We welcome you to JobBank USA and hope your job hunting experience
is a pleasant one. We hope you find our resources useful.
December 17, 2007
In early December the United States Bureau of Labor Statistics posted a summary of Employment Projections through 2016. Here are the top 30 occupations with the largest employment growth opportunities through 2016 with the raw number of new positions for that position in parens. This data sheds an interesting perspective on what kind of nation America will become and what kind of jobs its people value.
Registered nurses (587,000), retail salesperson (557,000), customer service rep (545,000), food preparation/fast food (452,000), office clerks (404,000), personal care aides (384,000), home health aides (384,000), college/post graduate teachers* (382,000), janitors/cleaners (345,000), nursing aides (264,000), bookkeeping clerks (264,000), waiters/waitresses (255,000), child care workers (248,000), secretaries/administrative assistants (239,000), computer software engineers* (226,000), accountants* (226,000), landscapers (221,000), elementary school teachers* (209,000), receptionists (202,000), truck drivers (193,000), maids/house cleaners (186,000), security guards (175,000), carpenters (150,000), management analysts* (149,000), medical assistants (148,000), computer systems analysts* (146,000), network/data comm analysts* (140,000), maintenance workers (140,000), food prep workers (138,000), teacher assistants (137,000).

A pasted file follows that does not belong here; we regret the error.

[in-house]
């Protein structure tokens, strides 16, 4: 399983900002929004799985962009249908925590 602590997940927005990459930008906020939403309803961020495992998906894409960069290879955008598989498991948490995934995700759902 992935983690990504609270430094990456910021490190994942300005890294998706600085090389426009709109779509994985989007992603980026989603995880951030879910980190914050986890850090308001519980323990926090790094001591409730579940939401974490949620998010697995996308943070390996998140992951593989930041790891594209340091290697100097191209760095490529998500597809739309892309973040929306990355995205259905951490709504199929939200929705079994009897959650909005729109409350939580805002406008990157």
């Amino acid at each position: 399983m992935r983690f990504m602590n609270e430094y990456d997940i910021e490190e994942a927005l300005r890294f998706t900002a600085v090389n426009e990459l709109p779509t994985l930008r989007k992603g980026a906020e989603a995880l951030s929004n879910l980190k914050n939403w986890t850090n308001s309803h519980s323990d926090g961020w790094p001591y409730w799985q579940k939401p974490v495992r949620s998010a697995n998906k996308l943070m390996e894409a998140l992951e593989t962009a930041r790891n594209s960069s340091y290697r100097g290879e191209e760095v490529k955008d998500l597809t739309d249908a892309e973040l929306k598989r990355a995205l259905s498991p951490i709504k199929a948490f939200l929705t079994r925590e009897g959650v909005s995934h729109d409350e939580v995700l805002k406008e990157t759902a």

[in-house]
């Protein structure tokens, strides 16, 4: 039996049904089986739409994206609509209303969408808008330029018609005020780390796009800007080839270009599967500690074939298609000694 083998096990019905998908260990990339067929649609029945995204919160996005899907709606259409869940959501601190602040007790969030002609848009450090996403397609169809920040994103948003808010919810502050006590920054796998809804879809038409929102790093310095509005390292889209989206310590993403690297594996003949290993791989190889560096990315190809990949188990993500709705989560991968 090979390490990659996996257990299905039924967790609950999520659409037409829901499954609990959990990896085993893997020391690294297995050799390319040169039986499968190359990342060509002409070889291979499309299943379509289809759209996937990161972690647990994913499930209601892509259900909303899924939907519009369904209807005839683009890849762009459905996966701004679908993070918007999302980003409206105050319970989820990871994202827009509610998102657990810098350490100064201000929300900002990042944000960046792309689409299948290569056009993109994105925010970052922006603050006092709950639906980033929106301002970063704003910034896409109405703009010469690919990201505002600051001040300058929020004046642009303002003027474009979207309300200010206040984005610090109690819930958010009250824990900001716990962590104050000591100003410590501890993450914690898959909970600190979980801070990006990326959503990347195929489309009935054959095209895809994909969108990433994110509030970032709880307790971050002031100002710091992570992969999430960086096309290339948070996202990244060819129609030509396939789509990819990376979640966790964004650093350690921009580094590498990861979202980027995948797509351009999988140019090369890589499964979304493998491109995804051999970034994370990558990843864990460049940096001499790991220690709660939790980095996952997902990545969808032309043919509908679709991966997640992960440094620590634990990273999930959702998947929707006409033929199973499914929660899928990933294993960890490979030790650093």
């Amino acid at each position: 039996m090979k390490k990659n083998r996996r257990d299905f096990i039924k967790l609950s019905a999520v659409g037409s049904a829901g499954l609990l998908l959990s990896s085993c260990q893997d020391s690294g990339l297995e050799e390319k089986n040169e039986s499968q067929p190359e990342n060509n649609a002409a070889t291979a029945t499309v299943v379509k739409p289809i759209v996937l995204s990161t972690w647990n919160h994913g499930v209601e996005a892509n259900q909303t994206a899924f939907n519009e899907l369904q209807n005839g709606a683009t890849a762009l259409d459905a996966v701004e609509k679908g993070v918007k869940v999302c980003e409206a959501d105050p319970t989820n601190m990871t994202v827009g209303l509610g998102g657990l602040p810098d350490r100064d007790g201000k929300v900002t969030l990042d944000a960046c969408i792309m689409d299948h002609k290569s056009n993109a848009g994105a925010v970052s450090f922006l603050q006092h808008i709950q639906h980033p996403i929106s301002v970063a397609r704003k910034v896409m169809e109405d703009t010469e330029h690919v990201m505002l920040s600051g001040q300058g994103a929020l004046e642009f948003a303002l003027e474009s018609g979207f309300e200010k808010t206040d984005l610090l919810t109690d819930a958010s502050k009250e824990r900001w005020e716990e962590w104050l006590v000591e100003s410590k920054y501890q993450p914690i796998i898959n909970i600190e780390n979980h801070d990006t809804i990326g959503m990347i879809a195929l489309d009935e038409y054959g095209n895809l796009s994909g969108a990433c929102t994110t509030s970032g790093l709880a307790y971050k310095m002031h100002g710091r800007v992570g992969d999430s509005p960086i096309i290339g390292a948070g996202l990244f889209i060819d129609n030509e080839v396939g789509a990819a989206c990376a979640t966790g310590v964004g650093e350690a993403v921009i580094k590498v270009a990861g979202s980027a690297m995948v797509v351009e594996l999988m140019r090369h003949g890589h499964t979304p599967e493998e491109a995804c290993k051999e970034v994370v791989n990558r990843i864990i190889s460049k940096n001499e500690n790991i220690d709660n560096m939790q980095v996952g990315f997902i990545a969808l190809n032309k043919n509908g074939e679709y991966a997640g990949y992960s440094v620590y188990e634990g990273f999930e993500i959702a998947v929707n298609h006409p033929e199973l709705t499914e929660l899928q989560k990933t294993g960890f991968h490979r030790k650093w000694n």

If you total all 30 of these largest employment growth jobs there is a net increase of 8,101,000 new jobs to our economy in the coming nine years.
The BLS report, for each job growth area, lists the "most significant source of education" required for that job.
The asterisks above represent job growth areas that require a minimum bachelor's degree. This totals to 1,478,000 positions, or 18.2% of all fast growing jobs.
Another way of looking at it.....81.8% of jobs in the fastest growing segments of employment in America over the next nine years will not require any higher education.
The macro reflection of these fastest growing segments paints a picture of an aging nation more interested in shopping, healthcare, fast food and a pretty garden than tech education. What is equally troubling is the forecasted high turnover of post secondary teachers. Without quality college/post graduate/doctoral teachers our nation is particularly at risk in all fields of endeavor....not just science and math.
What's your take on this picture of America? Does it reflect your view?